Even if I’m demanding that you give money to some charity, or help out this person I want you to help out — it’s still a demand I’m making on my own behalf. “Help this charitable cause because I want you to do so.” Or: “Keep less of your money, or less of your free time, because I judge your time better spent in some other endeavor.”

It’s contradictory on its face. Why? Because I’m telling you not to think of yourself in service of something that is important to me. In effect, I’m asking or demanding that you give up merely for the sake of giving up — for my sake. In the process, I will personally benefit. Or, if it involves charity for someone else, that person will benefit. The moment that person benefits from your selflessness, he or she is experiencing some kind of selfish benefit to him- or herself. In order to attain the moral “ideal” of self-sacrifice, someone else must become immoral.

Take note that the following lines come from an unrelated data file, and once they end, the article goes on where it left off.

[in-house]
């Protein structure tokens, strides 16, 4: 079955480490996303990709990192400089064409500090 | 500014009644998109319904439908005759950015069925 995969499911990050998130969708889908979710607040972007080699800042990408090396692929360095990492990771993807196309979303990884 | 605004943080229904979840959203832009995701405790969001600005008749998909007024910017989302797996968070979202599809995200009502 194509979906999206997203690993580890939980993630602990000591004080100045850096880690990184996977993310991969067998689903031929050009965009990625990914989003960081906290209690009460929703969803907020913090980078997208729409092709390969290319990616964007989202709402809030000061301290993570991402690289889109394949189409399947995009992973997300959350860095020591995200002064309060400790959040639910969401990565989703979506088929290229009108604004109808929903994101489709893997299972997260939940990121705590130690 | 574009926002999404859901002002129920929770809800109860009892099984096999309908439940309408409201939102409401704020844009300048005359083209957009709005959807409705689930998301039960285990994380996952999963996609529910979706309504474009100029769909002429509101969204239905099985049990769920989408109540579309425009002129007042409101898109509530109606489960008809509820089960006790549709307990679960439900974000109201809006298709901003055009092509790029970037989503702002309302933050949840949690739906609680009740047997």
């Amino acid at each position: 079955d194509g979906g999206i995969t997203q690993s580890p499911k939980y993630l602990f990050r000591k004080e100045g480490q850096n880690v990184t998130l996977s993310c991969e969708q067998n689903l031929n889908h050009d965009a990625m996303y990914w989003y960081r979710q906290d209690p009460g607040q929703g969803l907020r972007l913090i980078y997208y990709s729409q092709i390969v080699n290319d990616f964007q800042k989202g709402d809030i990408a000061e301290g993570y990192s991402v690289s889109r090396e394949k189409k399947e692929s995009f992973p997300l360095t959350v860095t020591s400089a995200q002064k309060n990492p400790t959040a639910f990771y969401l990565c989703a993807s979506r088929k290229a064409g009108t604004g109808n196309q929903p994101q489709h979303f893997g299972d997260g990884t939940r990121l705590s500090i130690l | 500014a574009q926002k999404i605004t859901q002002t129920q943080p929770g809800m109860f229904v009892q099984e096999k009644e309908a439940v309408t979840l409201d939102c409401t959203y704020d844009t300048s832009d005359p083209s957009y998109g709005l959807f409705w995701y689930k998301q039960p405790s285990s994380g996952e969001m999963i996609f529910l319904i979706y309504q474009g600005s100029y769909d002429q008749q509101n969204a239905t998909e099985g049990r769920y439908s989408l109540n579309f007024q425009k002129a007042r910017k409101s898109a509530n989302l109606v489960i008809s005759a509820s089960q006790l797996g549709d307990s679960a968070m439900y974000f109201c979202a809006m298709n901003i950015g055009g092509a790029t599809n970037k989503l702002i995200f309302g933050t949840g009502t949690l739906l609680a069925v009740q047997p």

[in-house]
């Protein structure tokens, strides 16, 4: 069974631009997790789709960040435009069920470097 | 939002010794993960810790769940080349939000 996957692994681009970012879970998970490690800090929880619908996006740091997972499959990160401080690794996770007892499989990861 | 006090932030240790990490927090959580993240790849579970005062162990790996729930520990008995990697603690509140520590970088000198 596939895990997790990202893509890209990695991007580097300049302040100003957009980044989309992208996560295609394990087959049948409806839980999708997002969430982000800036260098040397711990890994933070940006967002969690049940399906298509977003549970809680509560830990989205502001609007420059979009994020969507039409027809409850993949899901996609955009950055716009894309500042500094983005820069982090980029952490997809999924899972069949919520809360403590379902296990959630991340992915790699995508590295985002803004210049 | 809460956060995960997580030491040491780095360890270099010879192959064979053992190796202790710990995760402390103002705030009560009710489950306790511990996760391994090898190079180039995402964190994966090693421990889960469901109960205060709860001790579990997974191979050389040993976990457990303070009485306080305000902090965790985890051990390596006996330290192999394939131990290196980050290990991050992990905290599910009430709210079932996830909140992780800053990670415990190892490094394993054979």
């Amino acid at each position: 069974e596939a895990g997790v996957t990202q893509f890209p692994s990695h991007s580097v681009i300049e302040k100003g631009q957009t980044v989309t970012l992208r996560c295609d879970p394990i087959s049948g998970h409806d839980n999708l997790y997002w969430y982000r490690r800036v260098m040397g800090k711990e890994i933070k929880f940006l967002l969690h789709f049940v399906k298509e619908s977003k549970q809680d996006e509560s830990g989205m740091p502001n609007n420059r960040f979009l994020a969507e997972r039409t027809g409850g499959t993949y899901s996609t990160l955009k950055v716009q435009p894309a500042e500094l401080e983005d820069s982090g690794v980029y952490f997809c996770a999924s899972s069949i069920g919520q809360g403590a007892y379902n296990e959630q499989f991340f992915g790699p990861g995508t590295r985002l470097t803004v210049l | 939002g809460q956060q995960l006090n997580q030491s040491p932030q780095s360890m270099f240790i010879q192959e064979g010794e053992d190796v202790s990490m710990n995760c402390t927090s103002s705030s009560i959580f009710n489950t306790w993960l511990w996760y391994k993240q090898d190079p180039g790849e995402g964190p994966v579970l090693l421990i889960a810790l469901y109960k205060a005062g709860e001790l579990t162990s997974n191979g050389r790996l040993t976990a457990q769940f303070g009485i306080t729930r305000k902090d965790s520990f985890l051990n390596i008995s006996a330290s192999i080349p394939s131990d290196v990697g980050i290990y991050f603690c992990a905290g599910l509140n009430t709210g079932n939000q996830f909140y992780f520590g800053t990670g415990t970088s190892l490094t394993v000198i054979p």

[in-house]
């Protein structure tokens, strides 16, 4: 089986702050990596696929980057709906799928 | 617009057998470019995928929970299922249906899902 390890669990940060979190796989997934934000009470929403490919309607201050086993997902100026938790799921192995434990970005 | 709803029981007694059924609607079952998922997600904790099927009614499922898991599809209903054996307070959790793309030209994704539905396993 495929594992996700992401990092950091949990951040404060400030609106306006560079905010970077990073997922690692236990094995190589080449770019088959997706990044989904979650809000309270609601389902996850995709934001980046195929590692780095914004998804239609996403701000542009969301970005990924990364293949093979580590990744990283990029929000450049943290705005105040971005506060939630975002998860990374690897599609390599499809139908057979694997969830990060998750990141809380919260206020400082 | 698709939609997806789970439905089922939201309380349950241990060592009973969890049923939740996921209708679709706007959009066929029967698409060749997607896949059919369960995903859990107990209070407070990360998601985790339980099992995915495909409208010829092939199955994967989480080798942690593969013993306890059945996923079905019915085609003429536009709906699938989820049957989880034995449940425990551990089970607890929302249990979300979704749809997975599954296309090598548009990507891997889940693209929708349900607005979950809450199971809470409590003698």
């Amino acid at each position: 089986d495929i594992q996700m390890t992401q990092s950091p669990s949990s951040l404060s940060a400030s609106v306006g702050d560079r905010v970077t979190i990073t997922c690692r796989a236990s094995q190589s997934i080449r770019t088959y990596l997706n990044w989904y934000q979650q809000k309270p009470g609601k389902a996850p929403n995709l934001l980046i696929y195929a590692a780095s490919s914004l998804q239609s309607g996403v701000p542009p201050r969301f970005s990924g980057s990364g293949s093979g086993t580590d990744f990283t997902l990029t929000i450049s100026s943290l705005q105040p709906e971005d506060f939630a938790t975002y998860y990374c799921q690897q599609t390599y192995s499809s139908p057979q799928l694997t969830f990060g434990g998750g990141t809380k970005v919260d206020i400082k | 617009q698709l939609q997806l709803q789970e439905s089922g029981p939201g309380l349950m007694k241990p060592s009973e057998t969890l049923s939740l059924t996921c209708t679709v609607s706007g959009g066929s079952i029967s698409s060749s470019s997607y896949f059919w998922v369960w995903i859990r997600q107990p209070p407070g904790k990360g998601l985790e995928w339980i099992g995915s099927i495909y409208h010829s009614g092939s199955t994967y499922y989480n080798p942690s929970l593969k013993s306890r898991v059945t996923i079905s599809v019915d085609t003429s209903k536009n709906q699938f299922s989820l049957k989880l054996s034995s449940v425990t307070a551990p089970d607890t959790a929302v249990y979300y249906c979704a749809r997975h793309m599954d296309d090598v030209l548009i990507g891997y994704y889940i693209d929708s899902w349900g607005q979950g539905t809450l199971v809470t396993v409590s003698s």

What kind of morality is this? In order to practice selflessness, you must give to others — who, in the process, selfishly benefit the very extent to which you give. It’s contradictory. It’s insane!

Multiply this by millions, billions or trillions on the social level, and you’ll see what’s happening today. Islam, Catholicism, Christianity, and the leftist secular President (himself a moralist) constantly ram it down our throats: You are your brother’s and sister’s keepers. Shame on you for suggesting otherwise. That’s selfish.

They expect us to be self-responsible, to be all that we can be, and even to flourish from exhibiting those characteristics in daily life. And, when we get good results, we’re supposed to be selfless. In other words, to not even care about ourselves precisely because we exhibited the self-concern and pride to become effective and successful at life.

Why are we supposed to be selfless, and give all of our earnings away (as the leftist politicians insist), and never feel pride (which Catholics and others label deadly sins)? For the sake of others. We must give it all away — our money, and also our pride. Why? For the sake of others — others who will selfishly benefit from our acts of self-sacrifice.